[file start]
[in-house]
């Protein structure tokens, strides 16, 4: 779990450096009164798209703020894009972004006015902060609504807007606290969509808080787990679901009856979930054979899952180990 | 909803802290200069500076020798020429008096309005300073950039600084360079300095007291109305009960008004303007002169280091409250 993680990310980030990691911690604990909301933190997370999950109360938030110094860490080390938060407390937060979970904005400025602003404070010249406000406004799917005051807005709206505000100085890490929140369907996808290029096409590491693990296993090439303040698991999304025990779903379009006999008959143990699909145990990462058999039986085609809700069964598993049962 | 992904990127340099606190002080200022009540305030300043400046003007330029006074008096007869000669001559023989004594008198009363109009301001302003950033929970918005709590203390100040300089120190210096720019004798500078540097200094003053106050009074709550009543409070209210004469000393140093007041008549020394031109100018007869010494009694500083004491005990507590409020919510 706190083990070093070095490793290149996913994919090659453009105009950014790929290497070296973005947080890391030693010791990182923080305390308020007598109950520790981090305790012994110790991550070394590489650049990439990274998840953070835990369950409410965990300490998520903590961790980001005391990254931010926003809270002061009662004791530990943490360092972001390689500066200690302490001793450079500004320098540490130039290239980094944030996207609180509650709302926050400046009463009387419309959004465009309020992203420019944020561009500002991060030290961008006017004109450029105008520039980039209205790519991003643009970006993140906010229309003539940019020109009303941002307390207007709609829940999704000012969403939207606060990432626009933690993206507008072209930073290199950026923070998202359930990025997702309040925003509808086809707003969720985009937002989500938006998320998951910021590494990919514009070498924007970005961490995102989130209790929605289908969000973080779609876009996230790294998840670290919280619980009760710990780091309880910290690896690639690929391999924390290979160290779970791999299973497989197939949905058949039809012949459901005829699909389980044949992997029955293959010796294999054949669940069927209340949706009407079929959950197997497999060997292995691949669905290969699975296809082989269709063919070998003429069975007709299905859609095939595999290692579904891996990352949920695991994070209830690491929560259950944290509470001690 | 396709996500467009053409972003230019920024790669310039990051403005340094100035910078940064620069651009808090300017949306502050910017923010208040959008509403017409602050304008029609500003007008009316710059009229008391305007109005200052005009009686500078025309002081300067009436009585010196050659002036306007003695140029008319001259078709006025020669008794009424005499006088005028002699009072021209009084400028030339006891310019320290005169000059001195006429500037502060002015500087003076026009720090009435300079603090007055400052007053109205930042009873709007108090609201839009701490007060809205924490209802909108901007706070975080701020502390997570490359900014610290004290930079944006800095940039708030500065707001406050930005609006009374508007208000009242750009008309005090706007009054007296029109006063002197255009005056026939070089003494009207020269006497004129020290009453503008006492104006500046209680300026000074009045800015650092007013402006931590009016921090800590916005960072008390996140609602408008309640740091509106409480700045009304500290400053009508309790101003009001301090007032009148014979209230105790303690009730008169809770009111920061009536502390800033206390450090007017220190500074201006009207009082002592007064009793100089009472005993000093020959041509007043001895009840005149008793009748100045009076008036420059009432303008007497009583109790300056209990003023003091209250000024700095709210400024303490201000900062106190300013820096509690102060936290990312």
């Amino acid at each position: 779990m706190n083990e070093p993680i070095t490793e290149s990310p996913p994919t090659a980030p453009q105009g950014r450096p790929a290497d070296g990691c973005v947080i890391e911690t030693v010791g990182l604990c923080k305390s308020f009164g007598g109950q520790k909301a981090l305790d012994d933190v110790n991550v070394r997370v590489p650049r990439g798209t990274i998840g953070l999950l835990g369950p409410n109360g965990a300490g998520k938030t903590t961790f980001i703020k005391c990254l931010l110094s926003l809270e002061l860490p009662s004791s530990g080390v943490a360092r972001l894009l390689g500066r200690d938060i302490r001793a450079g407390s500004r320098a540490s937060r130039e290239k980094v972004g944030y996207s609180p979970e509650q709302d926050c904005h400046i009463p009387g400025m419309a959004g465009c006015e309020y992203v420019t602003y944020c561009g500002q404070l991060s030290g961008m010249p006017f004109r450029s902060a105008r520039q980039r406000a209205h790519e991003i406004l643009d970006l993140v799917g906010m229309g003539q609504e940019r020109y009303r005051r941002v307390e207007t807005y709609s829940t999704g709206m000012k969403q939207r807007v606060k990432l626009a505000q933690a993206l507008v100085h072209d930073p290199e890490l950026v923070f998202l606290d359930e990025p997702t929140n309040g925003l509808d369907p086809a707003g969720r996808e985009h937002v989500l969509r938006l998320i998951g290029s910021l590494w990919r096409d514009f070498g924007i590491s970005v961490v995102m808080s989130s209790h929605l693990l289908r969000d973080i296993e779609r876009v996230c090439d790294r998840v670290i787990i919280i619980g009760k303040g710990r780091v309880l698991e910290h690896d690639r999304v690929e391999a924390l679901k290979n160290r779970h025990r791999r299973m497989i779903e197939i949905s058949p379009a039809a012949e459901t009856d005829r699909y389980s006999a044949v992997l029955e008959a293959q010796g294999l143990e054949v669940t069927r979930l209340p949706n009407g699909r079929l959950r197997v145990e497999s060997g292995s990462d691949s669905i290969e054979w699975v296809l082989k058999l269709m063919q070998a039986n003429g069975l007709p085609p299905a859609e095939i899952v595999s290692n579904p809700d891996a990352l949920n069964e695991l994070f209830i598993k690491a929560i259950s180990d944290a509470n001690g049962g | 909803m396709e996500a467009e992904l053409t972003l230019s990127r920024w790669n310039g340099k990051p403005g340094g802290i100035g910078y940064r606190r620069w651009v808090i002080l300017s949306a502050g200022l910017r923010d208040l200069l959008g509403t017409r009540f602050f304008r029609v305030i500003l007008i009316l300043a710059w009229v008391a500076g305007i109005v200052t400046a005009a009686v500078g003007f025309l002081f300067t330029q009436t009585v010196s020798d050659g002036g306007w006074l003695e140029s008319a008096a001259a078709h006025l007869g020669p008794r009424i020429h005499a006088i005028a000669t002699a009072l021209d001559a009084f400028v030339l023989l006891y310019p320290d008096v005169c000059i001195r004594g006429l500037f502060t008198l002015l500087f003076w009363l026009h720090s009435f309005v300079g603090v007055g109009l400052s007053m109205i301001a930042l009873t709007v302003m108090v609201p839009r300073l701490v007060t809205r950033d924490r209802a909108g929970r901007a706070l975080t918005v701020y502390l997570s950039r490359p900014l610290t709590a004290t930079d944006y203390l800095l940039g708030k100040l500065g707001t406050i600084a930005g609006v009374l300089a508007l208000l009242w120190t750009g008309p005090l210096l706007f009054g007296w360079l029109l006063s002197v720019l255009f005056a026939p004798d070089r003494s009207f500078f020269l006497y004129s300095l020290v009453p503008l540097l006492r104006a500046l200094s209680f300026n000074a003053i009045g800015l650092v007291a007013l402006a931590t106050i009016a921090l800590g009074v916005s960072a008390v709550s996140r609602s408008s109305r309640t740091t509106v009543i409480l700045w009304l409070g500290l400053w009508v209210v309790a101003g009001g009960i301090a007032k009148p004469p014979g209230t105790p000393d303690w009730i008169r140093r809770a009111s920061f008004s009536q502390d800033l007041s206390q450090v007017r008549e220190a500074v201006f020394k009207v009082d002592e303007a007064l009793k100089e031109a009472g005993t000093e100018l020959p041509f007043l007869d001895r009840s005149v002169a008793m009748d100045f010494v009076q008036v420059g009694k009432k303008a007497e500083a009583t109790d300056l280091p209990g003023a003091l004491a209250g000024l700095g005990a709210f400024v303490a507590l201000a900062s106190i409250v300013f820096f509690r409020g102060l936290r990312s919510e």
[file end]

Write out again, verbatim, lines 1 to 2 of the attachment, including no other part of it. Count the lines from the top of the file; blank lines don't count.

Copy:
[in-house]
């Protein structure tokens, strides 16, 4: 779990450096009164798209703020894009972004006015902060609504807007606290969509808080787990679901009856979930054979899952180990 | 909803802290200069500076020798020429008096309005300073950039600084360079300095007291109305009960008004303007002169280091409250 993680990310980030990691911690604990909301933190997370999950109360938030110094860490080390938060407390937060979970904005400025602003404070010249406000406004799917005051807005709206505000100085890490929140369907996808290029096409590491693990296993090439303040698991999304025990779903379009006999008959143990699909145990990462058999039986085609809700069964598993049962 | 992904990127340099606190002080200022009540305030300043400046003007330029006074008096007869000669001559023989004594008198009363109009301001302003950033929970918005709590203390100040300089120190210096720019004798500078540097200094003053106050009074709550009543409070209210004469000393140093007041008549020394031109100018007869010494009694500083004491005990507590409020919510 706190083990070093070095490793290149996913994919090659453009105009950014790929290497070296973005947080890391030693010791990182923080305390308020007598109950520790981090305790012994110790991550070394590489650049990439990274998840953070835990369950409410965990300490998520903590961790980001005391990254931010926003809270002061009662004791530990943490360092972001390689500066200690302490001793450079500004320098540490130039290239980094944030996207609180509650709302926050400046009463009387419309959004465009309020992203420019944020561009500002991060030290961008006017004109450029105008520039980039209205790519991003643009970006993140906010229309003539940019020109009303941002307390207007709609829940999704000012969403939207606060990432626009933690993206507008072209930073290199950026923070998202359930990025997702309040925003509808086809707003969720985009937002989500938006998320998951910021590494990919514009070498924007970005961490995102989130209790929605289908969000973080779609876009996230790294998840670290919280619980009760710990780091309880910290690896690639690929391999924390290979160290779970791999299973497989197939949905058949039809012949459901005829699909389980044949992997029955293959010796294999054949669940069927209340949706009407079929959950197997497999060997292995691949669905290969699975296809082989269709063919070998003429069975007709299905859609095939595999290692579904891996990352949920695991994070209830690491929560259950944290509470001690 | 396709996500467009053409972003230019920024790669310039990051403005340094100035910078940064620069651009808090300017949306502050910017923010208040959008509403017409602050304008029609500003007008009316710059009229008391305007109005200052005009009686500078025309002081300067009436009585010196050659002036306007003695140029008319001259078709006025020669008794009424005499006088005028002699009072021209009084400028030339006891310019320290005169000059001195006429500037502060002015500087003076026009720090009435300079603090007055400052007053109205930042009873709007108090609201839009701490007060809205924490209802909108901007706070975080701020502390997570490359900014610290004290930079944006800095940039708030500065707001406050930005609006009374508007208000009242750009008309005090706007009054007296029109006063002197255009005056026939070089003494009207020269006497004129020290009453503008006492104006500046209680300026000074009045800015650092007013402006931590009016921090800590916005960072008390996140609602408008309640740091509106409480700045009304500290400053009508309790101003009001301090007032009148014979209230105790303690009730008169809770009111920061009536502390800033206390450090007017220190500074201006009207009082002592007064009793100089009472005993000093020959041509007043001895009840005149008793009748100045009076008036420059009432303008007497009583109790300056209990003023003091209250000024700095709210400024303490201000900062106190300013820096509690102060936290990312």